Neptune-Sized Exomoon Found Orbiting a Jupiter-Sized Planet?

Finding planets beyond our Solar System is already tough, laborious work. But when it comes to confirmed exoplanets, an even more challenging task is determining whether or not these worlds have their own satellites – aka. “exomoons”. Nevertheless, much like the study of exoplanets themselves, the study of exomoons presents some incredible opportunities to learn more about our Universe.

Of all possible candidates, the most recent (and arguably, most likely) one was announced back in July 2017. This moon, known as Kepler-1625 b-i, orbits a gas giant roughly 4,000 light years from Earth. But according to a new study, this exomoon may actually be a Neptune-sized gas giant itself. If true, this will constitute the first instance where a gas giant has been found orbiting another gas giant.

The study, titled “The Nature of the Giant Exomoon Candidate Kepler-1625 b-i“, recently appeared in the scientific journal Astronomy and Astrophysics. The study was conducted by René Heller, an astrophysicist from the Max Planck Institute for Solar System Research, who examined lightcurves obtained by the Kepler mission to place constraints on the exomoon’s mass and determine its true nature.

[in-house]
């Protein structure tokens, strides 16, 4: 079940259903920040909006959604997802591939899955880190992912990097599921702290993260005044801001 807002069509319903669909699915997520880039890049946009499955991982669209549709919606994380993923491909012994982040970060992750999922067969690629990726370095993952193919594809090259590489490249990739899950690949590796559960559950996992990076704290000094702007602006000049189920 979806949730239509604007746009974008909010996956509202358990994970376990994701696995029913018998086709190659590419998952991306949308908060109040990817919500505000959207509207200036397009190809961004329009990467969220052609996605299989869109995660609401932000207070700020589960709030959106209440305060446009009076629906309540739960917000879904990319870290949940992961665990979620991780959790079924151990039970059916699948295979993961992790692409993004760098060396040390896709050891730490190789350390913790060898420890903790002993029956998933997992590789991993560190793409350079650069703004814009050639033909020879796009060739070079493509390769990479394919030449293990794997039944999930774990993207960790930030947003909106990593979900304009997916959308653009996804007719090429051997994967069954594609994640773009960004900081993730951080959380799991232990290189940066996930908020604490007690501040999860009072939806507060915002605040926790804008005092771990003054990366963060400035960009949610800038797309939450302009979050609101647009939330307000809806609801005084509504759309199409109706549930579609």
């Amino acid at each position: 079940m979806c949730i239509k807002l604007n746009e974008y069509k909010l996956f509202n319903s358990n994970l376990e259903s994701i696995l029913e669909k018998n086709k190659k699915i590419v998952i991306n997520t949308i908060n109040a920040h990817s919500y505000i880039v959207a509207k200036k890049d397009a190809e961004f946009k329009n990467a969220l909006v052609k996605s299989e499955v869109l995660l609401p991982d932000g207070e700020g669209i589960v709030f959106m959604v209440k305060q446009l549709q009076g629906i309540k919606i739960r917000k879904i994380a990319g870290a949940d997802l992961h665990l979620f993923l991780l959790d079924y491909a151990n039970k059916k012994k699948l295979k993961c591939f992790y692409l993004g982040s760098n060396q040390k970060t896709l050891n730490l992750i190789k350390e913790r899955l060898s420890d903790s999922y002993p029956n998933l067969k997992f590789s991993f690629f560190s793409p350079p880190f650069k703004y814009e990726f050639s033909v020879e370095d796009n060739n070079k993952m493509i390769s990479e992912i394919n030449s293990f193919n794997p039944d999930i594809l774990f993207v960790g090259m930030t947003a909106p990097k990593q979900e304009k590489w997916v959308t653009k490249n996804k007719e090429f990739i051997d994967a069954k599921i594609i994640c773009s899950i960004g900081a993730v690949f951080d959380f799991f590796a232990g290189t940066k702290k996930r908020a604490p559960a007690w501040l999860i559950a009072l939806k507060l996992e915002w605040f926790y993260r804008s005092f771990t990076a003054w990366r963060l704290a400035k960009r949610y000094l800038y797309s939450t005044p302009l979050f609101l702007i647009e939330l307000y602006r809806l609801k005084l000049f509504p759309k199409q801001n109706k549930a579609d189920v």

An artist’s conception of a habitable exomoon orbiting a gas giant. Credit: NASA

Within the Solar System, moons tell us much about their host planet’s formation and evolution. In the same way, the study of exomoons is likely to provide insight into extra-solar planetary systems. As Dr. Heller explained to Universe Today via email, these studies could also shed light on whether or not these systems have habitable planets:

Moons have proven to be extremely helpful to study the formation and evolution of the planets in the solar system. The Earth’s Moon, for example, was key to set the initial astrophysical conditions, such as the total mass of the Earth and the Earth’s primordial spin state, for what has become our habitable environment. As another example, the Galilean moons around Jupiter have been used to study the conditions of the primordial accretion disk around Jupiter from which the planet pulled its mass 4.5 billion years ago. This accretion disk has long gone, but the moons that formed within the disk are still there. And so we can use the moons, in particular their contemporary composition and water contents, to study planet formation in the far past.”